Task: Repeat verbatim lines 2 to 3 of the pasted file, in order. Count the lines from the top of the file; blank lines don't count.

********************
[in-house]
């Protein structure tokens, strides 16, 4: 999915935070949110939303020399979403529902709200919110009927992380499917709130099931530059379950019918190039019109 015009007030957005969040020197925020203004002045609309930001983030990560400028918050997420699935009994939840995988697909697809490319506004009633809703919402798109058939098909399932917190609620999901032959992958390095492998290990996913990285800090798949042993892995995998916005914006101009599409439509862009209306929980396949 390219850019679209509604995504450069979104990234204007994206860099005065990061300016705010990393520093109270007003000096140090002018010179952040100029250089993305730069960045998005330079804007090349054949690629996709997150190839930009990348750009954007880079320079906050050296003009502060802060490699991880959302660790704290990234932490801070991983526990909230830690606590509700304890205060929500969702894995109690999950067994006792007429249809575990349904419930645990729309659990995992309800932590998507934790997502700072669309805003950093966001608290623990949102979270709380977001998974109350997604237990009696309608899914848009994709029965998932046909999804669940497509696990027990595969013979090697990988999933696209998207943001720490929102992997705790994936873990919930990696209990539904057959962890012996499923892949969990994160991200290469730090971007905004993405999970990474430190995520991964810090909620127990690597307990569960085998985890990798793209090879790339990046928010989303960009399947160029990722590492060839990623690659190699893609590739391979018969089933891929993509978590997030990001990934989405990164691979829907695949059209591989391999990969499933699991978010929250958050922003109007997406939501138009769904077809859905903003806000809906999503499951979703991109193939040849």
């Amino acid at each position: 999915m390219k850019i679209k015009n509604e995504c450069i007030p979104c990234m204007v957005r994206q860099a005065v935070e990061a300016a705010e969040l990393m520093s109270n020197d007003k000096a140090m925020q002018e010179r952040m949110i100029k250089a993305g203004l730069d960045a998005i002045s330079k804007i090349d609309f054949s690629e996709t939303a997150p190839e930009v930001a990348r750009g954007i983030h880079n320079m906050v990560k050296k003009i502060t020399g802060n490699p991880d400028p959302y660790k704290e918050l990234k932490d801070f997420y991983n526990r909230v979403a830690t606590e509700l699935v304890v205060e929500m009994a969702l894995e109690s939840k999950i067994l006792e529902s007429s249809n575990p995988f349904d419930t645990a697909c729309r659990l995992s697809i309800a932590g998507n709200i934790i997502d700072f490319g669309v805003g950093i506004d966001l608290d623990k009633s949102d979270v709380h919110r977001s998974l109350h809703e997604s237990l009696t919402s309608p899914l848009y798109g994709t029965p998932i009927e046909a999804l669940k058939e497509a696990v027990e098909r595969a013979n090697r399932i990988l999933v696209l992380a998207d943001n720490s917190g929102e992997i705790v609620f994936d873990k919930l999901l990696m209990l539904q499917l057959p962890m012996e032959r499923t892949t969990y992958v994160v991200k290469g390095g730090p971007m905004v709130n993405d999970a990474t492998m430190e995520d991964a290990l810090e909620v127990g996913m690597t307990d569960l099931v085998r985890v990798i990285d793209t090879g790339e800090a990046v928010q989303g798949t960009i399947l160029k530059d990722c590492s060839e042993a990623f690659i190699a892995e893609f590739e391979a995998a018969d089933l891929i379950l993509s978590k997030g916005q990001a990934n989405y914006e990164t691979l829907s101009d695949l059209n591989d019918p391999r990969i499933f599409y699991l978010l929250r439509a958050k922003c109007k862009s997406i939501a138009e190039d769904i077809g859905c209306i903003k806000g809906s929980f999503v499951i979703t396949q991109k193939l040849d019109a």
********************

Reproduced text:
């Protein structure tokens, strides 16, 4: 999915935070949110939303020399979403529902709200919110009927992380499917709130099931530059379950019918190039019109 015009007030957005969040020197925020203004002045609309930001983030990560400028918050997420699935009994939840995988697909697809490319506004009633809703919402798109058939098909399932917190609620999901032959992958390095492998290990996913990285800090798949042993892995995998916005914006101009599409439509862009209306929980396949 390219850019679209509604995504450069979104990234204007994206860099005065990061300016705010990393520093109270007003000096140090002018010179952040100029250089993305730069960045998005330079804007090349054949690629996709997150190839930009990348750009954007880079320079906050050296003009502060802060490699991880959302660790704290990234932490801070991983526990909230830690606590509700304890205060929500969702894995109690999950067994006792007429249809575990349904419930645990729309659990995992309800932590998507934790997502700072669309805003950093966001608290623990949102979270709380977001998974109350997604237990009696309608899914848009994709029965998932046909999804669940497509696990027990595969013979090697990988999933696209998207943001720490929102992997705790994936873990919930990696209990539904057959962890012996499923892949969990994160991200290469730090971007905004993405999970990474430190995520991964810090909620127990690597307990569960085998985890990798793209090879790339990046928010989303960009399947160029990722590492060839990623690659190699893609590739391979018969089933891929993509978590997030990001990934989405990164691979829907695949059209591989391999990969499933699991978010929250958050922003109007997406939501138009769904077809859905903003806000809906999503499951979703991109193939040849």
């Amino acid at each position: 999915m390219k850019i679209k015009n509604e995504c450069i007030p979104c990234m204007v957005r994206q860099a005065v935070e990061a300016a705010e969040l990393m520093s109270n020197d007003k000096a140090m925020q002018e010179r952040m949110i100029k250089a993305g203004l730069d960045a998005i002045s330079k804007i090349d609309f054949s690629e996709t939303a997150p190839e930009v930001a990348r750009g954007i983030h880079n320079m906050v990560k050296k003009i502060t020399g802060n490699p991880d400028p959302y660790k704290e918050l990234k932490d801070f997420y991983n526990r909230v979403a830690t606590e509700l699935v304890v205060e929500m009994a969702l894995e109690s939840k999950i067994l006792e529902s007429s249809n575990p995988f349904d419930t645990a697909c729309r659990l995992s697809i309800a932590g998507n709200i934790i997502d700072f490319g669309v805003g950093i506004d966001l608290d623990k009633s949102d979270v709380h919110r977001s998974l109350h809703e997604s237990l009696t919402s309608p899914l848009y798109g994709t029965p998932i009927e046909a999804l669940k058939e497509a696990v027990e098909r595969a013979n090697r399932i990988l999933v696209l992380a998207d943001n720490s917190g929102e992997i705790v609620f994936d873990k919930l999901l990696m209990l539904q499917l057959p962890m012996e032959r499923t892949t969990y992958v994160v991200k290469g390095g730090p971007m905004v709130n993405d999970a990474t492998m430190e995520d991964a290990l810090e909620v127990g996913m690597t307990d569960l099931v085998r985890v990798i990285d793209t090879g790339e800090a990046v928010q989303g798949t960009i399947l160029k530059d990722c590492s060839e042993a990623f690659i190699a892995e893609f590739e391979a995998a018969d089933l891929i379950l993509s978590k997030g916005q990001a990934n989405y914006e990164t691979l829907s101009d695949l059209n591989d019918p391999r990969i499933f599409y699991l978010l929250r439509a958050k922003c109007k862009s997406i939501a138009e190039d769904i077809g859905c209306i903003k806000g809906s929980f999503v499951i979703t396949q991109k193939l040849d019109a």